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A Royal Knot Is Tied at Long Last

Prince Charles and Camilla Finally Prevail Over Delays, Obstacles

By Glenn Frankel
Washington Post Foreign Service
Sunday, April 10, 2005; Page A01

WINDSOR, England, April 9 -- Thirty-five years after they first met and fell in love, Prince Charles and Camilla Parker Bowles are finally husband and wife.

The heir to the British throne and his longtime paramour were wed early Saturday afternoon in a sedate and unadorned civil ceremony behind closed doors at the local clerk's office. It was followed by a regal and solemn prayer service, broadcast worldwide, at St. George's Chapel inside the walls of 1,000-year-old Windsor Castle, the ancient home and symbol of the monarchy.



_____Royal Wedding_____
Photo Gallery: Britain's Prince Charles married his longtime paramour Camilla Parker Bowles on Saturday morning.

Video: A Modest Ceremony
_____Discussion Transcript_____
Royal Wedding:Former Associated Press royal family reporter Leslie Shepherd was online Friday to discuss the nuptials.

The two emerged from the chapel arm-in-arm and smiling widely, visibly relieved at having overcome a series of last-minute obstacles, confusion and parental disapproval that had threatened to undermine the day. In the end, the event was considerably less grandiose than the pageantry that surrounded Charles's wedding to Diana Spencer in 1981, but seemed far more in line with the reduced expectations of a middle-aged couple -- Charles is 56, Camilla 57 -- seeking a second chance at life and love.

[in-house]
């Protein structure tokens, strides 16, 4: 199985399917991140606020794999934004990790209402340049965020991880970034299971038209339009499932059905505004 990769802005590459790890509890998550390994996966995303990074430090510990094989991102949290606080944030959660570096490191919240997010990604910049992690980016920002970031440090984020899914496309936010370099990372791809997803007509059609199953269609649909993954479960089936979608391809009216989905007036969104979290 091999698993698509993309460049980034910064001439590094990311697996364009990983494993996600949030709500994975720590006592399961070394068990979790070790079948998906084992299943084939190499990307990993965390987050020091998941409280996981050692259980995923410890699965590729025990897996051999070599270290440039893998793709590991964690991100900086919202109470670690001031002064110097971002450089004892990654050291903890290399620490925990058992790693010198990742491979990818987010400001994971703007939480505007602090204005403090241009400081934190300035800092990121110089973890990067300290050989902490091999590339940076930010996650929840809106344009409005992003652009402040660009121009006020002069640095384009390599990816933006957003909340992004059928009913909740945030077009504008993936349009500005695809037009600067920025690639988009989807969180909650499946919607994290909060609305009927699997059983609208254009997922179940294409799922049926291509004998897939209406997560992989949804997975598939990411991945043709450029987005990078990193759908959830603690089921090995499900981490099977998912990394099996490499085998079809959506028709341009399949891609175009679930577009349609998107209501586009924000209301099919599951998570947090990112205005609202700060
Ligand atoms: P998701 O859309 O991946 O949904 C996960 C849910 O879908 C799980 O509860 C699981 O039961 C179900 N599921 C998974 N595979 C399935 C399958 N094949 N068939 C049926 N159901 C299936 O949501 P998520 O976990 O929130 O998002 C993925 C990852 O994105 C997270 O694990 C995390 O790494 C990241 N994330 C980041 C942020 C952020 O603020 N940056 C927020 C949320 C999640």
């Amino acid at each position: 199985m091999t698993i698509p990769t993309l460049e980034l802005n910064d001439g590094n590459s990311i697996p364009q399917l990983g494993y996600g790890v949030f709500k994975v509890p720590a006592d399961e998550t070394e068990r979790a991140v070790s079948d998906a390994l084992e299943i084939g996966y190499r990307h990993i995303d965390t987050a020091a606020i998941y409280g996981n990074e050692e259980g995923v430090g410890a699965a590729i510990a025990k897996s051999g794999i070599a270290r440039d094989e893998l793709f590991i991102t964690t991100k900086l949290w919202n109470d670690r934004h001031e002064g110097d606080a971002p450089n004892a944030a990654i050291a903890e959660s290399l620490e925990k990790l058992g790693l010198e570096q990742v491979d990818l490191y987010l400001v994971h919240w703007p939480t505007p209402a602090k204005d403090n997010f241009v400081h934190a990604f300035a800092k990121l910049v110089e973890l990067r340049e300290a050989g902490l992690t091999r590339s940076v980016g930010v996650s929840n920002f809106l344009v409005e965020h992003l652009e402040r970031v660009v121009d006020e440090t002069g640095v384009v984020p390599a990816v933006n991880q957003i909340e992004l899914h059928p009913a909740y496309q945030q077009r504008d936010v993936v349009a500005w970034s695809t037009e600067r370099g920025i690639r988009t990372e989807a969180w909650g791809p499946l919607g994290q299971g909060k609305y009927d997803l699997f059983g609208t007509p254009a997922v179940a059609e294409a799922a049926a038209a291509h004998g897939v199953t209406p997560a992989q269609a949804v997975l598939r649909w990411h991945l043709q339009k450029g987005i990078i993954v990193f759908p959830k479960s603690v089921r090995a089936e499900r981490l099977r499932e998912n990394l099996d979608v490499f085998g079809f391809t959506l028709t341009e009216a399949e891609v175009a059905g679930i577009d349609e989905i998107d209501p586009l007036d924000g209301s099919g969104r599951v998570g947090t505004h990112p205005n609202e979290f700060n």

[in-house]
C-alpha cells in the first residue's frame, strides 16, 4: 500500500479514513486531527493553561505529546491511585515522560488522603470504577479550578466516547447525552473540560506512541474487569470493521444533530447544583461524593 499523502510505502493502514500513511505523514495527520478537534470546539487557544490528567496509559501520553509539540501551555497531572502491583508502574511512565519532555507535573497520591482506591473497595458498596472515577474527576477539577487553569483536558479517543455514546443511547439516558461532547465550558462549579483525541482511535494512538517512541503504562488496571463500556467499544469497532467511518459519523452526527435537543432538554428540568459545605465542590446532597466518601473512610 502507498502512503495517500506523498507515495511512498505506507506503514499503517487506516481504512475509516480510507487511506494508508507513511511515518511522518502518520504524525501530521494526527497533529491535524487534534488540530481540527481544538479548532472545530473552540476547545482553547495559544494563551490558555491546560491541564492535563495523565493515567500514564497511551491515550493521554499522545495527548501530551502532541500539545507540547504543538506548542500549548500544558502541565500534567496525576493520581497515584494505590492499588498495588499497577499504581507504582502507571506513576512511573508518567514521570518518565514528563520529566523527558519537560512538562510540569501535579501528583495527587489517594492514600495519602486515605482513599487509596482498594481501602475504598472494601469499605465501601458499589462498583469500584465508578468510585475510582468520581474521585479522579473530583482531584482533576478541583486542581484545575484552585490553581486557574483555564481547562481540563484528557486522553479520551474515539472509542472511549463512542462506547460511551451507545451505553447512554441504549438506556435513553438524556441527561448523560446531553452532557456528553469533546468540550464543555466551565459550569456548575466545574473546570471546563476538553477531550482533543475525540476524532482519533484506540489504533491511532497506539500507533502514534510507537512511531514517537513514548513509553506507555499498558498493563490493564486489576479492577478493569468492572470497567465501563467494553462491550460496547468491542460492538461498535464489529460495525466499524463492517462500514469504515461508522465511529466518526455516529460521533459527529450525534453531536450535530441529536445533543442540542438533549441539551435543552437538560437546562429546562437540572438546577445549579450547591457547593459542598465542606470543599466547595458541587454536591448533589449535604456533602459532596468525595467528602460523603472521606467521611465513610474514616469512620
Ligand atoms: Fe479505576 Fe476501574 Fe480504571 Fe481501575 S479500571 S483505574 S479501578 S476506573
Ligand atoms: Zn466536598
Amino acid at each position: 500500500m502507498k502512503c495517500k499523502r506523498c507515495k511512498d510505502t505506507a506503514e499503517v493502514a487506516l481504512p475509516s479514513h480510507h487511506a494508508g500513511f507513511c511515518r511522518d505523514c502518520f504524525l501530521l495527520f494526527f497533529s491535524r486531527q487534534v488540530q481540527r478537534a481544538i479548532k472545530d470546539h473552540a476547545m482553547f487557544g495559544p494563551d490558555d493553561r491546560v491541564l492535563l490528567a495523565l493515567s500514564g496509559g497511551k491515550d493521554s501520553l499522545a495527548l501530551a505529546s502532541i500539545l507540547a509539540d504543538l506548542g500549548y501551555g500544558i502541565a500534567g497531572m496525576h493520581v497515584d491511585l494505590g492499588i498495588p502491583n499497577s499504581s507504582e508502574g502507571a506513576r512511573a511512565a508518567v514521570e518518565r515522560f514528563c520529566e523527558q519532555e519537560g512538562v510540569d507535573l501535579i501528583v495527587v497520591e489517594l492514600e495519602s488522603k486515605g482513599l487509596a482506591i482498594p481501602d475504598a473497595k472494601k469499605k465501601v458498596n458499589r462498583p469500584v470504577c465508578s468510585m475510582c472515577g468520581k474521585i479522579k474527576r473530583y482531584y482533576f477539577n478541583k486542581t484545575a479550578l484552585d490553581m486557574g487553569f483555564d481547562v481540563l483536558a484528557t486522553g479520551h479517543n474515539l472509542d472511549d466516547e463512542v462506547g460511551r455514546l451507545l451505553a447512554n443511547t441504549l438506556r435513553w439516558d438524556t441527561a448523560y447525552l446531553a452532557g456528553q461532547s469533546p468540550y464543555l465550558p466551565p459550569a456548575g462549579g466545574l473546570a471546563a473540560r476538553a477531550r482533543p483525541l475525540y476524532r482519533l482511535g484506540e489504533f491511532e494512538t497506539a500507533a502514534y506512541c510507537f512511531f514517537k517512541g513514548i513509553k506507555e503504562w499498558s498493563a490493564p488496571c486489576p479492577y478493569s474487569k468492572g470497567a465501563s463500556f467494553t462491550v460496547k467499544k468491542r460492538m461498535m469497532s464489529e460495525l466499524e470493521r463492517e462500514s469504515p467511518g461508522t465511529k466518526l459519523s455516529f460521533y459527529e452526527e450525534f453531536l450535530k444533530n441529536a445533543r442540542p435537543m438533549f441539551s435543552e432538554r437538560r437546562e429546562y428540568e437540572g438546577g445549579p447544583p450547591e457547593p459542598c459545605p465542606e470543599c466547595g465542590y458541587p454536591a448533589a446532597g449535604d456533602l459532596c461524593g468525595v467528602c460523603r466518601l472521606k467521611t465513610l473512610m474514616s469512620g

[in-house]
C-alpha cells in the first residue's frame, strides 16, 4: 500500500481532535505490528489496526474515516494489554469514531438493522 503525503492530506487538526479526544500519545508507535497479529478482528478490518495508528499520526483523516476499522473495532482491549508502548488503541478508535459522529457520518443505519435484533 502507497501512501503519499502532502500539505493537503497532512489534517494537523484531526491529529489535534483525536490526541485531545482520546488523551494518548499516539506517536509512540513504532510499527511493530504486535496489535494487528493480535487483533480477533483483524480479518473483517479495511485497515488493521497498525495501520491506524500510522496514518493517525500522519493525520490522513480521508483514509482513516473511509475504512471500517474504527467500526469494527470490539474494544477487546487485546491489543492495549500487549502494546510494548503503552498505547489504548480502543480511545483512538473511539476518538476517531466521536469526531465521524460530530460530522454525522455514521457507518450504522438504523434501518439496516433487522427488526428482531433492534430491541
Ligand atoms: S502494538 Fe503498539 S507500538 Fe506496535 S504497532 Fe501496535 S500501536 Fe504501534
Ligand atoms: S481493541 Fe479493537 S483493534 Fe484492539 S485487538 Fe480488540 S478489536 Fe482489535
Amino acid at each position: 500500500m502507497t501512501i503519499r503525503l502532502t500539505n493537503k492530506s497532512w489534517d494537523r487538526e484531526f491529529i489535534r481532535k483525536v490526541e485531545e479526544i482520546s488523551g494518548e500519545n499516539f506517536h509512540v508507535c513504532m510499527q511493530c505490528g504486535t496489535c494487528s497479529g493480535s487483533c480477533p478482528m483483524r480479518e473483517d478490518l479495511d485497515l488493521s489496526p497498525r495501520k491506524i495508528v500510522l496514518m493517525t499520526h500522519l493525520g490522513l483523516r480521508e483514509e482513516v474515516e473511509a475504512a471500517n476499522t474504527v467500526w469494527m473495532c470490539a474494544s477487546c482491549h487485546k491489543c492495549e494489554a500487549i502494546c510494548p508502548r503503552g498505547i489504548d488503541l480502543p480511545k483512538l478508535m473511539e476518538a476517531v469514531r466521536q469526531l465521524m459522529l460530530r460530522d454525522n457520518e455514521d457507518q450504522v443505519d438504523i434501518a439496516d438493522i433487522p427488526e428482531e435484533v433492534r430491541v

For their friends and supporters, the ceremony marks the start of a new chapter in which Charles and Camilla -- long cast by the glamorous Diana's acolytes as an adulterous couple who drove their beloved, despairing princess to an early and tragic death -- would be given a fresh opportunity to endear themselves to the British public. It is also a chance for them to emerge at last from the shadow of Diana, who died in a car crash in 1997.

"It's the beginning of a new era," said Simon Sebag Montefiore, a historian who was one of the 740 invited guests at the church service and the reception that followed. "Everyone who knows Camilla personally knows she's a wonderful person, and they're an absolutely charming couple. She'll prove a great asset to the monarchy and the country."

Others were not so certain. It seemed unlikely that Britain's carnivorous tabloids -- which have feasted off the Prince of Wales and Camilla in recent years like famished freeloaders at an all-you-can-eat buffet -- would give the couple any more than the briefest of respites. Polls have indicated most Britons either approve of or are indifferent to the wedding, but a sizable majority does not want to see Camilla become queen.

"I think people are truly ready to give them a chance," said royal biographer Robert Lacey. "But of course it only takes one small mistake or act of extravagance to put them back in trouble. Unfortunately, the tabloid press has been taught how to make money out of being nasty to the royal family, and that's a cold, hard fact."